Take folic acid daily
Months before you even try to get pregnant you can take action to have a healthy baby. How? Start taking 400 micrograms of folic acid every day, ideally for three months before conceiving, and continue for the first 12 weeks of pregnancy. Some women may need a higher daily 5mg folic acid supplement – ask your GP if this applies to you. Folic acid helps prevent serious birth defects that can happen before you even know you're pregnant.
Tune up with a check-up
See your doctor a few months before you start trying to get pregnant. Ask about:
- Vaccines, scans or tests you need
- Taking folic acid and vitamin D
- How to control any health conditions you may have
- What medicines you can and can’t take during pregnancy -- prescription and over the counter.
Make a date with your dentist
Did you know your dentist can help you have a healthy pregnancy? NHS dental treatment is free during pregnancy and for 12 months after your baby is born. Make sure your teeth and gums are as healthy as possible even before you get pregnant. That's a good thing for your baby as well as your smile! Pregnancy increases your risk of gum disease and gum disease may increase the risk of premature labour. Solution? Brush and floss regularly.
Work towards a healthy weight
Being under or overweight can make it harder to get pregnant. Being overweight also puts you at risk of health problems, including diabetes and high blood pressure, and it can make labour last longer. The good news is that regular, moderate exercise can help you feel your best as you try to get pregnant.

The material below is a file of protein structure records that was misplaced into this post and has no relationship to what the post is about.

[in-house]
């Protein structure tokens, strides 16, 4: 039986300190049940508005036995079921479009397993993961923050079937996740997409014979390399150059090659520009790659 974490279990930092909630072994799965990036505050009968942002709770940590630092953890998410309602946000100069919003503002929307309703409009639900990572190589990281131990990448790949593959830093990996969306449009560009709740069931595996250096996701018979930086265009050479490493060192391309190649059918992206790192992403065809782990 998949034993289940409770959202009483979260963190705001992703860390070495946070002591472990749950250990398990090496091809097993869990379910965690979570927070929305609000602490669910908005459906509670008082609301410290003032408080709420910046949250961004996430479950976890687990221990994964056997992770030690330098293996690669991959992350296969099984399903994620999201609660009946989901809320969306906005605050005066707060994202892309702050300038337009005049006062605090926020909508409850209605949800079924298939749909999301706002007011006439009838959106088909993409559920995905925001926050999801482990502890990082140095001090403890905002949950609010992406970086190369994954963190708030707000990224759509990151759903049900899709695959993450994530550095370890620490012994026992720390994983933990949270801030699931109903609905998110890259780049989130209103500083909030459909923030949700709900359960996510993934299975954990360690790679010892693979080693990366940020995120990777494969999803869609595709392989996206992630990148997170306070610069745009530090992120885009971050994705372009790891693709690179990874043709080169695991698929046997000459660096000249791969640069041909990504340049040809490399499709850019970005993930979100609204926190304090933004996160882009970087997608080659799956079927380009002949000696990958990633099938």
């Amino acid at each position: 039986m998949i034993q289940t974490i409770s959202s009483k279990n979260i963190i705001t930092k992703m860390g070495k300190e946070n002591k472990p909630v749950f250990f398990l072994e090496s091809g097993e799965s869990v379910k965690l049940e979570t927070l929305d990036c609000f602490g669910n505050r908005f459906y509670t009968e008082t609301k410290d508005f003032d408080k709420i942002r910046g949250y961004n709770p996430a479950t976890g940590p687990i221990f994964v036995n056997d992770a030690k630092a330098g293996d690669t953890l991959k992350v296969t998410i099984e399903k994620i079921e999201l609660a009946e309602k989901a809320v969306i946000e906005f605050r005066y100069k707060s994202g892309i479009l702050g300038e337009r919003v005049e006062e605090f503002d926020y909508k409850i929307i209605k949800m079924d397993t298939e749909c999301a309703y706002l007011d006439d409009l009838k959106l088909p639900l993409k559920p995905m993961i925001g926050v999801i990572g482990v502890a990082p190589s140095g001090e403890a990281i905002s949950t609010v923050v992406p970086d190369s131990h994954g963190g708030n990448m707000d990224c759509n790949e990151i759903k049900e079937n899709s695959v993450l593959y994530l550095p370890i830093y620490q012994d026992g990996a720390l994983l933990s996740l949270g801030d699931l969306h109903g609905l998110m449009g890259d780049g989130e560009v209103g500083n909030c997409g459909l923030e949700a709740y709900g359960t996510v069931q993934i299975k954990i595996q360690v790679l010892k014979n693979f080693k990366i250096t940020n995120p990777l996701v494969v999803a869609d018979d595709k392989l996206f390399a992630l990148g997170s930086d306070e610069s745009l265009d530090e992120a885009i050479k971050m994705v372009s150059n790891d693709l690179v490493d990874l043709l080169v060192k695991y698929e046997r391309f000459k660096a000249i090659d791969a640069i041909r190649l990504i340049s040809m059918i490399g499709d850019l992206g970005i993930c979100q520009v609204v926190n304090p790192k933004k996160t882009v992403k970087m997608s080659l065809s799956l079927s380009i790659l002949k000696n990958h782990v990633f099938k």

Make exercise a habit
Getting in shape can make your pregnancy and delivery easier. Walking, cycling and swimming are all great ways to get a workout. Consider pelvic floor muscle exercises and back strengthening exercises to help prepare for pregnancy.
Eat a better balance for baby
One of the best things you can do is to eat healthily, before and whilst you're pregnant. Ask your partner to do likewise. You'll need plenty of protein, iron, calcium and folic acid, so stock up on fruits, nuts, vegetables, leafy greens, whole grains and low-fat dairy products. Cut back on crisps, biscuits and cakes, fizzy drinks and other junk foods that have empty calories.
Create a baby budget
You'll want the best for your little one, so start planning now. Consider feeding equipment, baby food, nappies, maternity clothes, car seats, child care and baby clothes - fun and functional. Think about ways to stretch a pound: secondhand baby clothes, family babysitting help, anything that will ease the financial impact.
Watch the caffeine
Can't get going without that cup of coffee? It's alright but you may want to cut back. The NHS recommends a maximum limit of 200mg of caffeine a day during pregnancy. That's around two mugs of instant coffee. Decaf or even warm, spiced milk can be a soothing substitute.
If you smoke, now is the time to stop. Smoking can make it harder for you to get pregnant and smoking during pregnancy can increase the risk of premature birth, low birth weight and even miscarriage. It also puts your baby at risk of cot death (sudden infant death syndrome or SIDS).
You may want to ask your partner to quit, too. Breathing in second-hand smoke is also dangerous. If you need help to kick the habit talk to your GP or pharmacist.
The UK's chief medical officers say there is no safe amount of alcohol that women can drink during pregnancy. It's also well known that drinking during the early weeks of pregnancy increases the risk of birth defects and learning problems. Seek medical advice if you have concerns about alcohol and pregnancy.
Learn about maternity and paternity leave
When you're pregnant you are entitled to up to a year of maternity leave, regardless of how long you have worked for your employer. This includes 26 weeks of ordinary leave and 26 weeks of additional leave. You'll want enough time to give your newborn baby a great start. You can also request flexible arrangements if you return to work. The father-to-be may also have the right to paternity leave.